There has been growing concern about the liberal bias held by the big tech firms and social media platforms, a bias that appears to have led to a form of ideological censorship of users whose political views don’t align with those of the firms’ and platform’s leaders and workers.
Considering the size and market dominance of the small handful of social media platforms and big tech firms — as well as the fact that there are few, if any, viable alternatives to those platforms and firms — the silencing of voices who have nowhere else to turn to be heard has given rise to anti-trust concerns as well.
President Donald Trump, along with some Republican members of Congress, has recently been shining a harsh light on the alleged ideological misbehavior of the big social media platforms — such as Facebook, Twitter and YouTube — and now it appears that the Department of Justice will be getting involved to take a closer look at how those platforms are being operated.
Reuters reported that the DOJ announced Wednesday that Attorney General Jeff Sessions will soon meet with a number of state-level attorneys general to discuss what has been occurring with the social media platforms in terms of alleged censorship and a lack of competition.
The announcement came at the conclusion of a Senate Intelligence Committee hearing Wednesday in which top executives from Facebook and Twitter had been grilled by senators on both sides of the aisle — Republicans for the alleged censorship of conservative voices and Democrats over the alleged failure of the platforms to prevent foreign interests from influencing and interfering in U.S. elections.
It is worth noting that representatives of Google were requested to appear at the hearing alongside those from Facebook and Twitter, but they declined to participate.
“The attorney general has convened a meeting with a number of state attorneys general this month to discuss a growing concern that these companies may be hurting competition and intentionally stifling the free exchange of ideas on their platforms,” said DOJ spokesman Devin O’Malley in a statement.
It remains to be seen if an official investigation into the social media platforms will be launched as a result of that meeting with state attorneys general, or even what such an investigation would entail if it were to be launched.
However, the prospect of such an investigation likely has the social media executives a bit worried as it could leave them rather exposed. Consider what could be revealed if the DOJ were to issue subpoenas of the various documentary records and internal messaging among key executives and staffers that have thus far been kept secret, and how that would play once pushed out into the public domain.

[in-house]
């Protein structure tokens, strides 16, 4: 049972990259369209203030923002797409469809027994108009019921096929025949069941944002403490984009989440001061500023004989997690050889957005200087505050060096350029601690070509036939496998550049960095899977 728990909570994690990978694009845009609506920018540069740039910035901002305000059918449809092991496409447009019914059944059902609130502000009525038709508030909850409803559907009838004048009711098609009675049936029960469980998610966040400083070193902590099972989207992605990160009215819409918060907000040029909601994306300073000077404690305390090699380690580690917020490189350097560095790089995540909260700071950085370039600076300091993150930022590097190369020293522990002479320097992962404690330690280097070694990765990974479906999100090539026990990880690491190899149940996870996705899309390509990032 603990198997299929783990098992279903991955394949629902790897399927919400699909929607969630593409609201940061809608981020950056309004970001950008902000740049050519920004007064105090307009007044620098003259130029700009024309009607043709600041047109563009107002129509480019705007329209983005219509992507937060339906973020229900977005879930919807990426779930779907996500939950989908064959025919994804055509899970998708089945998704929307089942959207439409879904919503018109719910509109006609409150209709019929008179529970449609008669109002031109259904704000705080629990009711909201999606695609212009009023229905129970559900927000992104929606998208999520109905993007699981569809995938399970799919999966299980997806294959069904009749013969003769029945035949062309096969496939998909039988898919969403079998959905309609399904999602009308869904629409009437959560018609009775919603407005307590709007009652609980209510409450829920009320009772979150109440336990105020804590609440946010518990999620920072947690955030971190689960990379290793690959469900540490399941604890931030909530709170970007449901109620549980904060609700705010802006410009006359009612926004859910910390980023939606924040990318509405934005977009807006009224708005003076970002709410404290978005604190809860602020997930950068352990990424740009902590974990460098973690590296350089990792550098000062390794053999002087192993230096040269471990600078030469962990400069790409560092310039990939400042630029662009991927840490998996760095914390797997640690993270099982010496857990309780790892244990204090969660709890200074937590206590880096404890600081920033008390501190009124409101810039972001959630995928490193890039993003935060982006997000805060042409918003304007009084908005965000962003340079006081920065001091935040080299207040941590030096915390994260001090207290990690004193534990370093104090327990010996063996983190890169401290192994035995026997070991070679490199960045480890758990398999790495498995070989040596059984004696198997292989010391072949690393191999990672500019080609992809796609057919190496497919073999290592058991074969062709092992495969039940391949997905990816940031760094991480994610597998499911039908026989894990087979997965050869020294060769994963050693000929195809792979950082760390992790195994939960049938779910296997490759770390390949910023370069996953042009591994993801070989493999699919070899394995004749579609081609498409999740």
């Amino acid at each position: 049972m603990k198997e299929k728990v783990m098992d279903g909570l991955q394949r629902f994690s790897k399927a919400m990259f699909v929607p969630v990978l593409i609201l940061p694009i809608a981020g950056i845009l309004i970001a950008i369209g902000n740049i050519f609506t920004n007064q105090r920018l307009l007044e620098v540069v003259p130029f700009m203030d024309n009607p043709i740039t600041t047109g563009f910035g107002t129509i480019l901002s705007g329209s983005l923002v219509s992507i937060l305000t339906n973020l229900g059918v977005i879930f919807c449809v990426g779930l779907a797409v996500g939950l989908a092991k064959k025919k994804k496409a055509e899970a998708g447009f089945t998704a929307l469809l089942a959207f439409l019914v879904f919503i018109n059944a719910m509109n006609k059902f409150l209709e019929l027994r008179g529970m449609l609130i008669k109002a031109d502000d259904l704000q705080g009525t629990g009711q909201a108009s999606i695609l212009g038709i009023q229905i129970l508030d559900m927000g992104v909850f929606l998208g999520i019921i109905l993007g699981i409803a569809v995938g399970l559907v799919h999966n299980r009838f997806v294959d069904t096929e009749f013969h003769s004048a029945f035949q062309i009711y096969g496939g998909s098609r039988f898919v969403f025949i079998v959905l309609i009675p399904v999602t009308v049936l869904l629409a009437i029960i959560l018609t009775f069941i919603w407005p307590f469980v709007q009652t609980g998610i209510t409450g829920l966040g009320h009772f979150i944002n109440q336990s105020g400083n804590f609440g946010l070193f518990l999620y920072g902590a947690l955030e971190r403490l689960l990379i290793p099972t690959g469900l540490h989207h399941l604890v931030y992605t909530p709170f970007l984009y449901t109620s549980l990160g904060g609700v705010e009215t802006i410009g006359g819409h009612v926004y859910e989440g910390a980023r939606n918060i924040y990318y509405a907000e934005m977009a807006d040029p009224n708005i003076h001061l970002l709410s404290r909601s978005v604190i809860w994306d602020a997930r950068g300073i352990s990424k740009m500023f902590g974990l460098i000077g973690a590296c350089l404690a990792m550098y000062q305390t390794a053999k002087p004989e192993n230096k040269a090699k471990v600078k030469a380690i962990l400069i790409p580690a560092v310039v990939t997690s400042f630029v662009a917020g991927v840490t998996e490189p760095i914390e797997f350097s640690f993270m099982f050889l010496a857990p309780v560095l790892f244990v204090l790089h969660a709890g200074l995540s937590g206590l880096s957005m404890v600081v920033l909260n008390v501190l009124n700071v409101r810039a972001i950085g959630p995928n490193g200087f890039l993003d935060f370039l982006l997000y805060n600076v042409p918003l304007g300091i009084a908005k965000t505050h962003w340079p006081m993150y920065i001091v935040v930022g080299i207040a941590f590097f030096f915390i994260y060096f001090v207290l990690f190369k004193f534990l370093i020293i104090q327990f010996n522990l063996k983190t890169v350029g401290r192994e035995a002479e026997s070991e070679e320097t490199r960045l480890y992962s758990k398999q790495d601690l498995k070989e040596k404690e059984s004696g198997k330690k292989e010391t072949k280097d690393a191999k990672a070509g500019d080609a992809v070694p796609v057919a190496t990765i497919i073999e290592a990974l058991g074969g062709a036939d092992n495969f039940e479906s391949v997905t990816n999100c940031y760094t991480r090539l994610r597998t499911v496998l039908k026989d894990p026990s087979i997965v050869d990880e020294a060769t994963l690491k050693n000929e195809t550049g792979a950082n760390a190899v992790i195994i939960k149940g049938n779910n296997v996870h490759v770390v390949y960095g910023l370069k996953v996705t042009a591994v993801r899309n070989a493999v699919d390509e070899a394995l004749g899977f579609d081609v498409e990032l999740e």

Aside from exposing an alleged concerted effort on the part of the platforms to censor conservative voices through the use of algorithms, a potential anti-trust case could be built if it can be shown that the small handful of platforms banded together to silence specific voices or colluded with each other to keep competitors from gaining a foothold in the social media market.
In the end, it is quite possible that such an investigation could lead to both new federal regulations governing operations as well as anti-trust actions against the companies.
According to Agence France-Presse, the tech firms and social media platforms have of course denied engaging in any sort of censorship based on ideology or for political purposes, and they also claim to be protected against any sort of governmental intervention by virtue of their right to free speech.
That said, Federal Communications Commission chairman Ajit Pai, while refraining from offering any specific proposals, recently suggested that the big tech firms and social media platforms could soon find themselves facing tougher regulations.
“We need to seriously think about whether the time has come for these companies to abide by new transparency obligations,” Pai wrote in a recent blog post. “Consumers interact with these digital platforms on a daily basis. We get our news from them. We interact with our family and friends on them.”
President Trump has also called for more transparency on the part of social media and tech firms, and he has warned them to “be careful” going forward, but he also stopped short of specifically calling for any sort of new regulations.
It will be interesting to see if anything comes of this potential investigation, which hopefully will prove unnecessary, as all that is being asked is simply that the tech firms and social media companies provide a fair and open platform to all, regardless of ideological viewpoint or political affiliation.
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